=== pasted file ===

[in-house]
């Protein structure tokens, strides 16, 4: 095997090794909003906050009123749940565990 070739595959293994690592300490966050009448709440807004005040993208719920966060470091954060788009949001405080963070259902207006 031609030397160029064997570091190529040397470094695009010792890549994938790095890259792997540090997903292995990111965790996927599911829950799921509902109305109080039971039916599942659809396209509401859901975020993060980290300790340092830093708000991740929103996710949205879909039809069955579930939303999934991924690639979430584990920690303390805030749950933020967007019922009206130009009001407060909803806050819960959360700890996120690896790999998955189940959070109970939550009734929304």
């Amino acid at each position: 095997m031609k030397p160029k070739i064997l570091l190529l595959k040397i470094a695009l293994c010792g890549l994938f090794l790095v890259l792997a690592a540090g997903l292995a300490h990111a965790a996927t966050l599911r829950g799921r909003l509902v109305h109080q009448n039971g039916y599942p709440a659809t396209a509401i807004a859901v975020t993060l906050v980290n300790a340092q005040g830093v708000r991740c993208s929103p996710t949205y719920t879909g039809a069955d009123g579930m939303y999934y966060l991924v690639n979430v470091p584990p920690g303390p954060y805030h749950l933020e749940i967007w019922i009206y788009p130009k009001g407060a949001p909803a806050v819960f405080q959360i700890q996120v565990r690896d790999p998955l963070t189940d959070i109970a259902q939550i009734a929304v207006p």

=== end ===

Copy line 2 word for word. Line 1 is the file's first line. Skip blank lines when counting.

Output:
């Protein structure tokens, strides 16, 4: 095997090794909003906050009123749940565990 070739595959293994690592300490966050009448709440807004005040993208719920966060470091954060788009949001405080963070259902207006 031609030397160029064997570091190529040397470094695009010792890549994938790095890259792997540090997903292995990111965790996927599911829950799921509902109305109080039971039916599942659809396209509401859901975020993060980290300790340092830093708000991740929103996710949205879909039809069955579930939303999934991924690639979430584990920690303390805030749950933020967007019922009206130009009001407060909803806050819960959360700890996120690896790999998955189940959070109970939550009734929304």